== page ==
Exit of Catholic Church Insurance creates a void in market

Exit of Catholic Church Insurance creates a void in market

One of Australia's oldest insurers, Catholic Church Insurance (CCI), decided earlier this year to voluntarily place the organisation into "run off" and wind down operations after it could not raise the required capital needed to continue operations in line with regulatory requirements.

The insurer said at the time that "despite every effort", it was unable to secure the necessary capital contributions from shareholders, who pumped $170m into CCI just 18 months earlier to help cover sex abuse claims amid significant losses.

The requirement for a further capital injection arose from a continuous surge in the number of new claims arising from historic abuse matters as well as the liability impacts of factors such as Australia's erratic weather.

CCI remains solvent and is managing claims for existing policyholders – including for abuse-related matters – using its capital reserves. However, it was announced earlier this month that the insurer was planning to enter a scheme of arrangement amid uncertainty over the quantum of long-term sex abuse and other claims and to avoid formal insolvency.

CCI chairman Joan Fitzpatrick said that further claims could possibly emerge that could threaten CCI's solvency, resulting in significant impacts on policy holders. A scheme of arrangement, she said, would seek to ensure that a formal insolvency process was avoided.

"Based on estimates of claims as at end of May 2023, CCI currently has sufficient assets to meet its liabilities as they fall due," Ms Fitzpatrick writes.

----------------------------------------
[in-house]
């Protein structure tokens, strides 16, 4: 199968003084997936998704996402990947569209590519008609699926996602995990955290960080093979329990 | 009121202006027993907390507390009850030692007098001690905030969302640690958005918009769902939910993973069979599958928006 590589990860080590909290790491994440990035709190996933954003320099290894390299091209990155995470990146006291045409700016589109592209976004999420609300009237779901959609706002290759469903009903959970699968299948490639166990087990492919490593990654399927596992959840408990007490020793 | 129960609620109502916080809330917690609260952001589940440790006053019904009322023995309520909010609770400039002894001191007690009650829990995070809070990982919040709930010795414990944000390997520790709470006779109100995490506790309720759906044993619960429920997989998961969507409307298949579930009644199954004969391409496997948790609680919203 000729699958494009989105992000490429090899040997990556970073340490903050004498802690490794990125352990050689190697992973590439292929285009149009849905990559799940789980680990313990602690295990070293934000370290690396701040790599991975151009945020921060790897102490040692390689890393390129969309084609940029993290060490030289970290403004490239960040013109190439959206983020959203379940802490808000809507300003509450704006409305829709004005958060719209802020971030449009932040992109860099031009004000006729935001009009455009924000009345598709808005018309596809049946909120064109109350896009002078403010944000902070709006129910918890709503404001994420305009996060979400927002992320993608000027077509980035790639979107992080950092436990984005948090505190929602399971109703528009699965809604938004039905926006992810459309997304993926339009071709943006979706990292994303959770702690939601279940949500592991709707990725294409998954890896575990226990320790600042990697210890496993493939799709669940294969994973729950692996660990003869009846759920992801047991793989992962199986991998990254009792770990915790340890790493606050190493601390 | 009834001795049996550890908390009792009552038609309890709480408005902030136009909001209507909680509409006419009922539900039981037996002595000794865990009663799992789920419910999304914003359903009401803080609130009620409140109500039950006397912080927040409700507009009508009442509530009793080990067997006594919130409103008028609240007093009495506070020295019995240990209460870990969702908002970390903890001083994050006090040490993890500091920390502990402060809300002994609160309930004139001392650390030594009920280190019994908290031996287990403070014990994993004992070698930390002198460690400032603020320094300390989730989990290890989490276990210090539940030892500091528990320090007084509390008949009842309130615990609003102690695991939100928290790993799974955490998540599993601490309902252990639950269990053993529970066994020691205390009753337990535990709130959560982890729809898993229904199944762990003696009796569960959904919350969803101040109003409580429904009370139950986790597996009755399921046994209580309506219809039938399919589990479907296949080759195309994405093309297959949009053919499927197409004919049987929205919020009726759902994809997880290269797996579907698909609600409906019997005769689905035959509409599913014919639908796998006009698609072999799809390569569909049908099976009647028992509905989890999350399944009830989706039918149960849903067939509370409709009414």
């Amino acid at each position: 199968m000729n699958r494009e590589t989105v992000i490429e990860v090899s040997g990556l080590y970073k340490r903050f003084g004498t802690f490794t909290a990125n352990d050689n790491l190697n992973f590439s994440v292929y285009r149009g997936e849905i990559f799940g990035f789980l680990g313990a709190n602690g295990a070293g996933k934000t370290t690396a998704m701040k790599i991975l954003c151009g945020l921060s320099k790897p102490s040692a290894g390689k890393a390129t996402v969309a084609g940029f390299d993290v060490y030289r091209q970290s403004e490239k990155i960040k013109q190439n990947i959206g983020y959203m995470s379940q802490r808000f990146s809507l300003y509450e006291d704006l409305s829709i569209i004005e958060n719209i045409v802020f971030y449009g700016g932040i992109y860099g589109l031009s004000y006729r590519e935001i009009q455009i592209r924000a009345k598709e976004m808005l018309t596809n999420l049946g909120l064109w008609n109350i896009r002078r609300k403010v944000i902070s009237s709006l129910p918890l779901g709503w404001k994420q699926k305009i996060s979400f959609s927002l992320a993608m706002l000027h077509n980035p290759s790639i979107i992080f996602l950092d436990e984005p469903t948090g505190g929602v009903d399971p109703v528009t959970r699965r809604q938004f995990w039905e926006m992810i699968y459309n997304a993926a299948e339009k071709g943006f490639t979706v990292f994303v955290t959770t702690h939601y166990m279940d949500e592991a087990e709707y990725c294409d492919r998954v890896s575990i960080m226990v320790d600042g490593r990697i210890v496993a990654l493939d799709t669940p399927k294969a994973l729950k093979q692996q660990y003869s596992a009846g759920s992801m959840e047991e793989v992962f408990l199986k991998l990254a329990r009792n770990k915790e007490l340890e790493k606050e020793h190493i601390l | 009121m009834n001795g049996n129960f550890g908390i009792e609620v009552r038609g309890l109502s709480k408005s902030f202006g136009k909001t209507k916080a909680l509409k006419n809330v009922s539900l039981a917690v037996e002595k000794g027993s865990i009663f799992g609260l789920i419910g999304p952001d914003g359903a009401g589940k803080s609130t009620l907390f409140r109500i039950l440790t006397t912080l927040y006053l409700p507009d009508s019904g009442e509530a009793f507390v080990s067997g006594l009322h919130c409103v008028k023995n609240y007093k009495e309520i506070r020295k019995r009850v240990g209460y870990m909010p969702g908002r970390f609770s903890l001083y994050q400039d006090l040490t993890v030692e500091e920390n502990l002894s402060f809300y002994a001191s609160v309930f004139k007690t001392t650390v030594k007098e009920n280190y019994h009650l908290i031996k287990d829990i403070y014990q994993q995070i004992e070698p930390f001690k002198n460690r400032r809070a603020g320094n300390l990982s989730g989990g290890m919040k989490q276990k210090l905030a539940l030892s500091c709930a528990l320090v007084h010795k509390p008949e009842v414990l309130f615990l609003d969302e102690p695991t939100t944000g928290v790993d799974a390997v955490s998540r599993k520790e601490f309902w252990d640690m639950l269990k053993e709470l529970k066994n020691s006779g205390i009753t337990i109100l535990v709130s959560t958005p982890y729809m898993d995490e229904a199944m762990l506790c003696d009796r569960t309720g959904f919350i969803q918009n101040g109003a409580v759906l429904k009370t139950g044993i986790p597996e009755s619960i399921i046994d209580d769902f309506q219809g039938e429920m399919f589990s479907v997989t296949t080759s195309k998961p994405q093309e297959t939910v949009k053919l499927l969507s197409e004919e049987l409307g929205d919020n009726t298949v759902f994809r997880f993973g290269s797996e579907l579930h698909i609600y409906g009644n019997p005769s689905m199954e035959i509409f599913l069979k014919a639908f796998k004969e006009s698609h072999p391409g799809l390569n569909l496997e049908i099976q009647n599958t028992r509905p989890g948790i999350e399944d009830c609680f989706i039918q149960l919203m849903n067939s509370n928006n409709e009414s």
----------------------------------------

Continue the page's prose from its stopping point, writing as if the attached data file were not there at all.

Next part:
"However, the claims situation is uncertain both in respect of Professional Standards (abuse claims) and other lines of business underwritten by CCI and is subject to significant complexity".

Many industry insiders believe that CCI's decision to enter into run-off will considerably impact the market. Though CCI typically focused on specific business sectors, namely aged care, education and religious organisations, their departure leaves a void likely to result in major capacity constraints across the entire market.

For many organisations, CCI was one of the few insurers (both locally and abroad) willing to provide sexual abuse and molestation cover – a significant risk that many service providers require insurance for – after the royal commission into child sexual abuse triggered an insurance market collapse. Insurers began pulling out of the market due to a high frequency of claims and associated financial losses, causing significant capacity and pricing pressure in the market.

Certain organisations were forced to accept limited coverage comprising targeted exclusions at very expensive rates, while others could not maintain cover given the significant costs involved. This led to various groups, including disability support workers and other care providers, to terminate certain essential services which they could no longer afford to offer, given the high risks associated with such activities.

Sexual molestation cover is still available; however, markets are limited, coverage is expensive and contingent on an organisation's loss history, its exposure to these risks, and what risk management is in place to prevent sexual abuse from taking place.

For this reason, many organisations that previously utilised CCI will be heavily reliant on the performance of their insurance broker to find the most appropriate solution. Their ability to effectively canvass the market and execute the most effectual insurer engagement strategies will be critical to obtain the most competitive, viable long term solutions in the commercial insurance market due to CCI's exit.

 

Blog Submissions: Peter Sellwood

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